Third, students were asked to select statements that applied to their teachers. These statements all started with “I felt like most of my teachers…” and then branched off into “tried to build positive relationships with me,” “cared about more than just my grades,” “were understanding of the outside factors that could impact my learning,” and “made assumptions about things outside of school that might impact my learning.” Students had the ability to select one or more of these statements that they felt applied to their teachers during the first quarter and last quarter. For the first quarter, 60.4% of students said their teachers tried to build positive relationships with them, 40.6% said teachers cared about more than just their grades, 48.8% said teachers were understanding of the outside factors that could impact their learning, and 20.3% said teachers made assumptions about things outside of school that could impact their learning. As far as the remote quarter results, the first category dropped to 38.2%, the second category raised to 43%, the third category raised to 50.7%, and the fourth category raised to 28%. Aside from teachers building positive relationships with their students, which dropped 10.6%, all of the categories increased which is a largely positive thing. Even if remote learning made engagement more difficult, students felt that their teachers cared more about their grades and were more understanding of outside factors that could impact their learning. The last category about teachers making assumptions about things that could impact students’ learning also increased, but that does not seem as blatantly positive as the prior two statements. However, all three increases were likely due to the COVID-19 pandemic. Hopefully, teachers started caring more about students’ mental health during this time of crisis, understood outside factors like technology issues or a relative getting the virus, and made assumptions about school being harder since the whole world was suffering. Some anonymous survey-takers pointed out that the question did not have a “none of the above” option and that they would have selected that if there was one. However, as long as these students selected the same option(s) for both the first and last quarters, it should not have dramatically skewed the data.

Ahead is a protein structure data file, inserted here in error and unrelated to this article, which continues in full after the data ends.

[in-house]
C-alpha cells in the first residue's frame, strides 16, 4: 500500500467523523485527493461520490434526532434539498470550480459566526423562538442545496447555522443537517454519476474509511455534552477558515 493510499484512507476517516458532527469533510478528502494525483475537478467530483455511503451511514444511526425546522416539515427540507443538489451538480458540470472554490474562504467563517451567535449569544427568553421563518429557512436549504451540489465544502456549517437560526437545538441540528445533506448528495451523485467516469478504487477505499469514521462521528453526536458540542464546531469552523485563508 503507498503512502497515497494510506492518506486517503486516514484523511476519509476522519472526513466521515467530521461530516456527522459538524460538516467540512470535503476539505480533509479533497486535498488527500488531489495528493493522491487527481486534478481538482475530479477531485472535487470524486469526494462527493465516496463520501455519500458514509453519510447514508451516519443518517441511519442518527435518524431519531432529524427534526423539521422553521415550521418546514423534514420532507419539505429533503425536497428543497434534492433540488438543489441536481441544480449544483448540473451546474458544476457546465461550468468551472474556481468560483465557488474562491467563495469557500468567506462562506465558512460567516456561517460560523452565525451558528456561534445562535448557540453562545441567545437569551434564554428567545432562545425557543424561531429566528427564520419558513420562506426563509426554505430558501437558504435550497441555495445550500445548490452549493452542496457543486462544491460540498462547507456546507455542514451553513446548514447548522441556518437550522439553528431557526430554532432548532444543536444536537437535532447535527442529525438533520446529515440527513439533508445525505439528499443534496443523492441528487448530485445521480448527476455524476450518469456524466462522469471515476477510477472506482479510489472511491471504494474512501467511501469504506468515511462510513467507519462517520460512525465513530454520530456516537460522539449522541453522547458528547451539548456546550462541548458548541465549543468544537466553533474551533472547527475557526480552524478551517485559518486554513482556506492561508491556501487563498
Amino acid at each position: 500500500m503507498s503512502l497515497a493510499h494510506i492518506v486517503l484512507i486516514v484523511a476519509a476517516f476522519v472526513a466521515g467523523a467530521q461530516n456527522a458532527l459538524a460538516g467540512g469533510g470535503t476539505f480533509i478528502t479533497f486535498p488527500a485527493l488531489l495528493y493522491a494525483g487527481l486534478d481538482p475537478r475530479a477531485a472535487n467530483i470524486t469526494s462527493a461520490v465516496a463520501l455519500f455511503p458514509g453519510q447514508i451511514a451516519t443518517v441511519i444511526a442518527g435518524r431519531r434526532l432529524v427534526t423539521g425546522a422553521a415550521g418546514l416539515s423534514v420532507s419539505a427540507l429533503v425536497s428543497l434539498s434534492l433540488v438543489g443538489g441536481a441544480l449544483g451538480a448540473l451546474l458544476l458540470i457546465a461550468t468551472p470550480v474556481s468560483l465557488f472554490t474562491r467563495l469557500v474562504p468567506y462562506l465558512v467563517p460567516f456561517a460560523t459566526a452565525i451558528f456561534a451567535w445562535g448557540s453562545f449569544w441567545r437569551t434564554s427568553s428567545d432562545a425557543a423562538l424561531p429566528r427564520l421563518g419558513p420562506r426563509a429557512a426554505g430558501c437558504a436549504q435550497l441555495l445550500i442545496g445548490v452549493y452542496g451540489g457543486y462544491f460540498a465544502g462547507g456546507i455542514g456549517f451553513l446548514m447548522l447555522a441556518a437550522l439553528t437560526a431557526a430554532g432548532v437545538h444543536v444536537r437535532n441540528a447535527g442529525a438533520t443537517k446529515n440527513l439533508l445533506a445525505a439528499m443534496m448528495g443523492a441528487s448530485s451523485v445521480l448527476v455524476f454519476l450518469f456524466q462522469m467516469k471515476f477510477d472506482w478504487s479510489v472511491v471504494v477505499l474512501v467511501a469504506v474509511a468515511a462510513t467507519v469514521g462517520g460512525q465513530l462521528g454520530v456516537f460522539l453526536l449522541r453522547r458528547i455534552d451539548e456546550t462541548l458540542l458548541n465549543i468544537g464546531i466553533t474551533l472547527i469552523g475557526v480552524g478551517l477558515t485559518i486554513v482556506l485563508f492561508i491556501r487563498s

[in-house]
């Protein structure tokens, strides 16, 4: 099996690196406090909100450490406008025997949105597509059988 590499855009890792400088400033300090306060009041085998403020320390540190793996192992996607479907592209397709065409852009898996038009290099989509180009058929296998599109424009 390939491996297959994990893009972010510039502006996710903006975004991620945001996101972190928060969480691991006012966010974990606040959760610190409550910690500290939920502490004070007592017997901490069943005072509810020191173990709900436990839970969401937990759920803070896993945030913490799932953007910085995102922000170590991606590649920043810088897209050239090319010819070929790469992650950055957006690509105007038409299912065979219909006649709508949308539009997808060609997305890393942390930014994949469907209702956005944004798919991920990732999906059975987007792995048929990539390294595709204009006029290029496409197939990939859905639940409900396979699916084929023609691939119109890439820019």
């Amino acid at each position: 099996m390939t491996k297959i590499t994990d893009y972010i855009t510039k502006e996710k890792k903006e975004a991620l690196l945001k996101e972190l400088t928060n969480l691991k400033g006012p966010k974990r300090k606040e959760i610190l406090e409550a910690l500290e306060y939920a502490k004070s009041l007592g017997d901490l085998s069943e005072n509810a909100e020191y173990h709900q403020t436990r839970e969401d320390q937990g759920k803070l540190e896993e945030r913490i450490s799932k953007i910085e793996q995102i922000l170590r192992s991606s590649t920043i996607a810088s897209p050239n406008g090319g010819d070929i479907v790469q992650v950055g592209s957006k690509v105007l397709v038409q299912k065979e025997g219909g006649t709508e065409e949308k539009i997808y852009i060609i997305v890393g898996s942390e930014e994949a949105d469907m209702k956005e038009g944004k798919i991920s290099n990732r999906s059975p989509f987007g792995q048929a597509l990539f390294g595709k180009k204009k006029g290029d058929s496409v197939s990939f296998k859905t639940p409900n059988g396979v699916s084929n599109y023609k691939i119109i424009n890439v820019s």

Overall, the switch to remote learning at the end of the 2019-2020 school year caused student engagement to take a dip. Although, teachers seemed to gain more of an understanding of how difficult life is for high schoolers, even if a lot of that difficulty was due to a global pandemic. Be sure to look out for the next article in this mini-series, “The Remote Impact on Students: Engagement This Year.”